In June I shared a visit to the Harriet Beecher Stowe Center in Hartford, CT with you. Last week an outing took me to another beautiful garden site, Elizabeth Park, with three generations of ladies that included a dear friend, her mother, and my future daughter-in-law, Jamie. This was Jamie’s first encounter with Elizabeth Park as she is a recent transplant to the area from Long Island. It couldn’t have been a nicer day as the weather was warm but not hot with just enough cloud cover to allow us to walk about quite comfortably.

Elizabeth Park is of seven major parks that ring the city limits of Hartford, Connecticut and were created to benefit all of the citizens. Bushnell Park led the way in 1854 followed by Colt Park, Goodwin Park, Keeney Park, Pope Park, Riverside Park, and of course, Elizabeth Park by 1895. The lands for these parks were attained through purchase or bequest. Such is the case for Elizabeth Park which was bequeathed to the City of Hartford upon the death of Charles M. Pond in 1894. During his life, Charles Pond had acquired 90 acres that were bordered by Prospect Avenue on the east and Asylum Avenue on the north. His only request was that the park be named for his deceased wife Elizabeth who loved the flowers and many gardens around their vast estate. The site of the current rose garden was their nursery. Charles also left a very generous $100,000 fund for the ongoing care of the grounds, an amount roughly equal to $2.8 million today.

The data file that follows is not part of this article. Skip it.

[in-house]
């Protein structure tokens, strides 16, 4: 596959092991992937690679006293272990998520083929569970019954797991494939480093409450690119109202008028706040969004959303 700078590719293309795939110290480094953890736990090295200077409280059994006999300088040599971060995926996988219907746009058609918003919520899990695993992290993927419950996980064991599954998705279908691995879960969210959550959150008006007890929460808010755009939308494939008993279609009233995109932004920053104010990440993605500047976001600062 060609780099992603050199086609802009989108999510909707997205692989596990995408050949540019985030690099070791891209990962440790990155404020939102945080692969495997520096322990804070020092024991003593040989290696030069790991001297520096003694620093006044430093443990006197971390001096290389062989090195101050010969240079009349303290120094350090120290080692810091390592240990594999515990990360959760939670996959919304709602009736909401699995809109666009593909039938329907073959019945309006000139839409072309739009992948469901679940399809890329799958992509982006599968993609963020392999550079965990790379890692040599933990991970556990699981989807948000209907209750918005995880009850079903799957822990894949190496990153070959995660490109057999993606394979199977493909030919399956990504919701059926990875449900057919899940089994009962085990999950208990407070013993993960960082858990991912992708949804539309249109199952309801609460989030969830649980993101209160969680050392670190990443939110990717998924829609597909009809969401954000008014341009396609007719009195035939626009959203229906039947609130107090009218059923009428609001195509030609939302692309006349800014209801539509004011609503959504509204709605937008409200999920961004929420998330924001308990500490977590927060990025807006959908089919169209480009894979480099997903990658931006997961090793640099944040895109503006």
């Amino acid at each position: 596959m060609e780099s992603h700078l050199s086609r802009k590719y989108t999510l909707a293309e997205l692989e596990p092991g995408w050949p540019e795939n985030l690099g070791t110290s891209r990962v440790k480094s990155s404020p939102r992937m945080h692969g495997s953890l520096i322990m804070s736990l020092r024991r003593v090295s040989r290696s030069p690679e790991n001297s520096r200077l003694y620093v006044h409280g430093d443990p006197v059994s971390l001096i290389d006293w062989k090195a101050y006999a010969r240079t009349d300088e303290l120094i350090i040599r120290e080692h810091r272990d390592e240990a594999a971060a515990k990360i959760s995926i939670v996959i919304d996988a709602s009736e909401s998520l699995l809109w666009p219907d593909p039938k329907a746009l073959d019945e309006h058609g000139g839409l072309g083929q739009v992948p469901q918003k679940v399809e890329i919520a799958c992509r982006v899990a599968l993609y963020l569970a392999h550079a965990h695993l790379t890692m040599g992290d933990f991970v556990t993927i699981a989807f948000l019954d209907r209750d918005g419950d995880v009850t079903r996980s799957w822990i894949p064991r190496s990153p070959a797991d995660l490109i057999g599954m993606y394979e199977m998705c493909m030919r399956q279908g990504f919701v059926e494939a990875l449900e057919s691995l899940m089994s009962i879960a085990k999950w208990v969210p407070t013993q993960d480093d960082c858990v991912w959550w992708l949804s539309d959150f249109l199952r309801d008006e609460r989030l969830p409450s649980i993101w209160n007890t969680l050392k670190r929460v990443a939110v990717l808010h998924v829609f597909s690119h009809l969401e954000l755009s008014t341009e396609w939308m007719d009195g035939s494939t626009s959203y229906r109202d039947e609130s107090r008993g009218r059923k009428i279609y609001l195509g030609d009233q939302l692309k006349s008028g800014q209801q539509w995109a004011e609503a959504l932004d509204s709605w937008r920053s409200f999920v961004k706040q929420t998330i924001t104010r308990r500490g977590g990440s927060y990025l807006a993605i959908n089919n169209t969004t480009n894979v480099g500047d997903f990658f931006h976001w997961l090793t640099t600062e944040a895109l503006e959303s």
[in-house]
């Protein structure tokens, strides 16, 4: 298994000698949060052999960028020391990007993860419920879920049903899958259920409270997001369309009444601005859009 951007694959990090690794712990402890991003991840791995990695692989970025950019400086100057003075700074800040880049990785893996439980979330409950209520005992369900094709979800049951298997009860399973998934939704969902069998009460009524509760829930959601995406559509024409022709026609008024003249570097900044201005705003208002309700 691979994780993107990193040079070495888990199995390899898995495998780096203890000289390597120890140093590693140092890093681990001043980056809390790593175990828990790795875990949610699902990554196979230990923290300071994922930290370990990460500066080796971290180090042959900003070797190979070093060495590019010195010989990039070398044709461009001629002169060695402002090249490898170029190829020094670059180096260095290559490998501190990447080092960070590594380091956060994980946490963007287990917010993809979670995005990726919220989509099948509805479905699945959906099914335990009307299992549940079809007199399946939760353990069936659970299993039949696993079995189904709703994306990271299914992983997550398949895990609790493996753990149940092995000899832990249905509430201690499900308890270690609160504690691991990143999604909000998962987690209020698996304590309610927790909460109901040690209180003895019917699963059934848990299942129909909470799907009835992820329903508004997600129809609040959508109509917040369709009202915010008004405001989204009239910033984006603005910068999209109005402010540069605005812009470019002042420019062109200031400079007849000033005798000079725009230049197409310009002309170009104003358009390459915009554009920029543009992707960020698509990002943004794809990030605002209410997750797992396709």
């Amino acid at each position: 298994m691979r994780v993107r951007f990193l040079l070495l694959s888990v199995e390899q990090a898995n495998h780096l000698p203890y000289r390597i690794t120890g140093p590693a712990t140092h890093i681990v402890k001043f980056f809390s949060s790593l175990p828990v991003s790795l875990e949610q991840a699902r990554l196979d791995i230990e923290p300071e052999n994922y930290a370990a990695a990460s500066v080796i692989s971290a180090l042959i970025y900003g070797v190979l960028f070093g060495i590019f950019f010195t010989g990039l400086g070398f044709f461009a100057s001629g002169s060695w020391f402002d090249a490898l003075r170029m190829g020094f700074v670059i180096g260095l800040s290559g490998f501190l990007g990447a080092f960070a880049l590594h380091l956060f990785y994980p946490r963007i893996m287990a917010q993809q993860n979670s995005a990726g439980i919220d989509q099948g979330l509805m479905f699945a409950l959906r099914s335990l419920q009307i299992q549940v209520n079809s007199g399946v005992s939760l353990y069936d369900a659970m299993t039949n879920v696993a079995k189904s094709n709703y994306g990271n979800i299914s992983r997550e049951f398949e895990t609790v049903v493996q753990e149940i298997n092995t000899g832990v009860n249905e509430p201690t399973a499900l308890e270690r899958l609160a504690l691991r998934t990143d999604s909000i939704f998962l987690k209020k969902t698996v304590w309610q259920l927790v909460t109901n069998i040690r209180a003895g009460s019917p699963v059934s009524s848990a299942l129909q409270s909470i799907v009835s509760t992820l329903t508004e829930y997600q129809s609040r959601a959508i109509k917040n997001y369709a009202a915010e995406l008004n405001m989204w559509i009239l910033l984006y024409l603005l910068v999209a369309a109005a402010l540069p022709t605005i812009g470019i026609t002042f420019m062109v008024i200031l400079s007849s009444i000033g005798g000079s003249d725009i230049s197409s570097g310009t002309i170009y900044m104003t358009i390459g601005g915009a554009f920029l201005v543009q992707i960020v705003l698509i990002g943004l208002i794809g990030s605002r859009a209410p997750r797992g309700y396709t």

The original landscaping for Elizabeth Park was done by the sons of Frederick Law Olmsted as he had retired in 1895. Frederick Law Olmsted, Jr., and John Charles Olmsted followed in their famous and prolific father’s design footprints. The park now encompasses 101.45 acres and includes 12 different gardens, 4 greenhouses, 2 gazebos, 2 bridges, and a pond among various other outbuildings, sports fields, tracks, and playgrounds.

Annual bed 2

The day of our visit we saw people strolling the grounds, bikers and runners on the paths and roads, and dog-walkers that included 2 Portuguese water dogs that were enjoying a cool swim in the pond! Our daughter attended one of the many weddings that take place in the Rose Garden each year and we have been to one of the fun outdoor concerts that are held during the summer.